LOS ANGELES — Delayed by the pandemic for almost two years, Los Angeles Opera’s new production of Mozart’s The Marriage of Figaro received its U.S. premiere at the Dorothy Chandler Pavilion on Feb. 4. Film director but opera neophyte James Gray’s colorful, burlesque-like interpretation, which premiered in Paris in 2019, was certainly worth the wait, not least because it’s always intriguing to see a different iteration of this cornerstone of the operatic repertoire.
While Mozart’s Figaro deals poignantly with raw emotions like anger, jealousy, and resentment, at the same time it’s a farcical exploration of the human comedy that remains fresh. But Figaro is also one of opera’s more intimate works, here presented at the approximately 3,156-seat Pavilion. (On opening night, it seemed like every seat was filled.)
The question for this production was whether Gray, whose day job is in the film world, would make sure the sentiments expressed in the score’s timeless arias hit home within such a large space. Though Figaro can work in big halls, reviews for the Paris premiere at the Théâtre des Champs-Élysées indicated problems with the original cast fully engaging with each other and the audience.
But the director, known for sensitive films like The Immigrant — which included tenor Joseph Calleja portraying Enrico Caruso in a Puccini aria — handled the staging and singers well in this daunting space. Perhaps the difference was a stronger cast than the one in the Paris performance.
At the Chandler Pavilion, it helped that scenic designer Santo Loquasto’s sets strategically moved the characters effectively forward on stage. They also provided an acoustical wall of sorts, allowing the singers to project better in what can be a dry hall. There were walkways at stage left and right, which partly jutted out into the audience, along with a narrow shelf just below the lip of the stage.
At one point, the servant Figaro, robustly embodied by the vocally and physically agile bass-baritone Craig Colclough, is pushed onto this shelf by his jealous employer, Count Almaviva (the imposing baritone Lucas Meachem). He’s literally on a knife-edge with the thin-skinned, lecherous Count. I worried he might fall into the orchestra pit.
Gray also benefited from the presence of veteran conductor James Conlon. Together, they conveyed both the work’s prickly farce and its darker emotional undercurrents.
As the moral center of the opera, soprano Ana María Martínez’s touching Countess Almaviva portrays the neglected wife, a woman no one seems to see, especially not her philandering husband. Yet her maid, Susanna, resourcefully acted and sung by soprano Janai Brugger, becomes a co-conspirator in helping her rekindle her husband’s affections.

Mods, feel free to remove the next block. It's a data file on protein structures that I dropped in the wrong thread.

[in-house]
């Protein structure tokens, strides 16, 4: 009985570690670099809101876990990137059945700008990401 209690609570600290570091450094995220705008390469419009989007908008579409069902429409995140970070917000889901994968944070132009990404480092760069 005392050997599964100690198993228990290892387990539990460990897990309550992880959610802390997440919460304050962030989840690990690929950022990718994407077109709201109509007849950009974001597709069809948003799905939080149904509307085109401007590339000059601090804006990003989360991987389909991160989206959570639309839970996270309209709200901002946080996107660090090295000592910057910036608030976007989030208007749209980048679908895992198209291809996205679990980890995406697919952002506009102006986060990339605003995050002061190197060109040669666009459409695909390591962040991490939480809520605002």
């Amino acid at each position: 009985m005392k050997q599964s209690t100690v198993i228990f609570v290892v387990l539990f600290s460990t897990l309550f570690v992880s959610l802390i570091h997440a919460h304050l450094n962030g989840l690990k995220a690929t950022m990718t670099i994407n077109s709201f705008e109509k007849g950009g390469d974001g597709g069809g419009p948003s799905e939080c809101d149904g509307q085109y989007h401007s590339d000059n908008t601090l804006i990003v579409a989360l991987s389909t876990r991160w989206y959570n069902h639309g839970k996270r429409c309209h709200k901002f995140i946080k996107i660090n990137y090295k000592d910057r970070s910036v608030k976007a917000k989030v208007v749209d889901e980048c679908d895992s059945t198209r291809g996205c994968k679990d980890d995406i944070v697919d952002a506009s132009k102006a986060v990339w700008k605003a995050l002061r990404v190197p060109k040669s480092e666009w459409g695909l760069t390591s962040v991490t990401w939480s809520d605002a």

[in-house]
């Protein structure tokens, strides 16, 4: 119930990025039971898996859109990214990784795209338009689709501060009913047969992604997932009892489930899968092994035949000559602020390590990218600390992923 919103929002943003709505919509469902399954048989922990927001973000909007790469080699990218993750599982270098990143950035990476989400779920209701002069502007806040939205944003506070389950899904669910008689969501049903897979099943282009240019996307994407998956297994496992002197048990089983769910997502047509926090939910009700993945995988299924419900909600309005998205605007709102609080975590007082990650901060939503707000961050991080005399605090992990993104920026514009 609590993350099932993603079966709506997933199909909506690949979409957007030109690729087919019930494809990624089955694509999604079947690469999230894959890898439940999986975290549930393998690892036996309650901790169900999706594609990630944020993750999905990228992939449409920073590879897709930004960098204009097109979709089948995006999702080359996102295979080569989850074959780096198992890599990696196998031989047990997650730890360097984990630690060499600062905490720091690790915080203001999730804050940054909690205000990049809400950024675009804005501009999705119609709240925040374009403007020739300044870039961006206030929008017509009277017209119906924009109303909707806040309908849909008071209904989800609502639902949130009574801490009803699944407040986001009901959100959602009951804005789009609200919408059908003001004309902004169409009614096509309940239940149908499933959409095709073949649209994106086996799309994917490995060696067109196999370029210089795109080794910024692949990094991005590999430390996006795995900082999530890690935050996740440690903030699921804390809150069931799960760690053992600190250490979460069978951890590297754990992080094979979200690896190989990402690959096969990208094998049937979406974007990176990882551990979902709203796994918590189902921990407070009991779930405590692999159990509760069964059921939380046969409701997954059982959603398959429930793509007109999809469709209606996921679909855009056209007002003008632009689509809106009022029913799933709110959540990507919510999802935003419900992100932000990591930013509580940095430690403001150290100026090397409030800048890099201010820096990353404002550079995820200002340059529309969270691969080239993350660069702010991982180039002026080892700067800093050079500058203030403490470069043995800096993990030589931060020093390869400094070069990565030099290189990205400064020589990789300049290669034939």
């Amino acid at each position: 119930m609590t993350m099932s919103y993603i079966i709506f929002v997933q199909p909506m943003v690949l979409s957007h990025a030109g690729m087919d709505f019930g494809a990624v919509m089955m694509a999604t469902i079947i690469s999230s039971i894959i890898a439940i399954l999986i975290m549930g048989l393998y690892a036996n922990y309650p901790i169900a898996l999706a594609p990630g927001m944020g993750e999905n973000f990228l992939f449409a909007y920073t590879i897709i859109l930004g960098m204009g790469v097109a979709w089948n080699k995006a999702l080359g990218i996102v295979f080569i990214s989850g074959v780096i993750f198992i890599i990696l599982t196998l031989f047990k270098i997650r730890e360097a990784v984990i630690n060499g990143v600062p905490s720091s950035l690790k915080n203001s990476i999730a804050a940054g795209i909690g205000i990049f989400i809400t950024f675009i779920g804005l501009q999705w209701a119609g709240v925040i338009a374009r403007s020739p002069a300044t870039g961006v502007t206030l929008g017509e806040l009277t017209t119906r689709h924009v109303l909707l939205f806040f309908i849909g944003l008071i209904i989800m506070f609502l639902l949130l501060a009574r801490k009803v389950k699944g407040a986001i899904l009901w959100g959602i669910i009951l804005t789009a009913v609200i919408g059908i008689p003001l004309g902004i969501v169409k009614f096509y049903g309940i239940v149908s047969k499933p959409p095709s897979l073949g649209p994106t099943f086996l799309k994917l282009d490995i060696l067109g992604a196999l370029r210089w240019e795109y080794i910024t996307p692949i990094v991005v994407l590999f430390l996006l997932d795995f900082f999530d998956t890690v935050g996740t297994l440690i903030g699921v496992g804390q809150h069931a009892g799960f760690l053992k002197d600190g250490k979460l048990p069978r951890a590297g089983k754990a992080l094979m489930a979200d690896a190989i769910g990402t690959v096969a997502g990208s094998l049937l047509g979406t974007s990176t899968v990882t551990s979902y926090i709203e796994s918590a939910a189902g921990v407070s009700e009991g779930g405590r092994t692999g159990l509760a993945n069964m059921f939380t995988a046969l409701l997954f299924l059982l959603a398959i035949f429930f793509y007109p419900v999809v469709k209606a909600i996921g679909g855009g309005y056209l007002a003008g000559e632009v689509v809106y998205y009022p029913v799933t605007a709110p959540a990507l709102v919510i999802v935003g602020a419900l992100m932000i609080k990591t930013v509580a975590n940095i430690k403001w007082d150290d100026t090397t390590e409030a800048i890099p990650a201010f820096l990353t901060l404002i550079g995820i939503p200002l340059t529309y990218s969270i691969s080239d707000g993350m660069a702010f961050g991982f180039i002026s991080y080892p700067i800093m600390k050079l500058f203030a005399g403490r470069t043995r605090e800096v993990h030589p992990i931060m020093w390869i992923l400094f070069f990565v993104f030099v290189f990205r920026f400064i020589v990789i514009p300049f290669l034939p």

Martínez’s Countess shaped the Act II aria “Porgi, amor,” a searing lament to lost affection, as a private moment. She sang carefully, perhaps intending an aristocratic reserve. But her voice sounded a bit monochromatic. She was more effective when she moved closer to the audience for her third-act aria, “Dove sono,” in which her wish to change her husband’s heart generated a more natural pathos.
Mezzo-soprano Rihab Chaieb’s beguiling Cherubino, the Count’s page, often stole the show, not only with her richly characterized pining in “Voi che sapete.” She’s also funny in this trouser role as the hormonally haywire boy in love with both Susanna and the Countess. Chaieb earned a big laugh when she was coaxed into pretending to be a young woman, preening and turning to admire her bottom.
Among those offering solid support were soprano Marie McLaughlin as Marcellina, bass Kristinn Sigmundsson as Doctor Bartolo, tenor Rodell Aure Rosel as Don Basilio, and Deepa Johnny as Barbarina.
Costume designer Christian Lacroix’s often stunning clothes included the Countess’s eye-popping regal red gown in Act III and the various flower-colored dresses for the small onstage chorus in the first act.
Throughout, Conlon led the LA Opera musicians with an animated and bracing musicality that kept this Figaro flowing and shapely.
Though Gray tries mightily, perhaps it would have taken a Preston Sturges to find the right comic staging and madcap velocity for the unfolding of the last act’s mistaken identity scenes. But if the denouement felt a bit attenuated and cluttered, the company’s rendition of Mozart’s concluding hopeful paean to true love captured the enduring spirit of this great opera.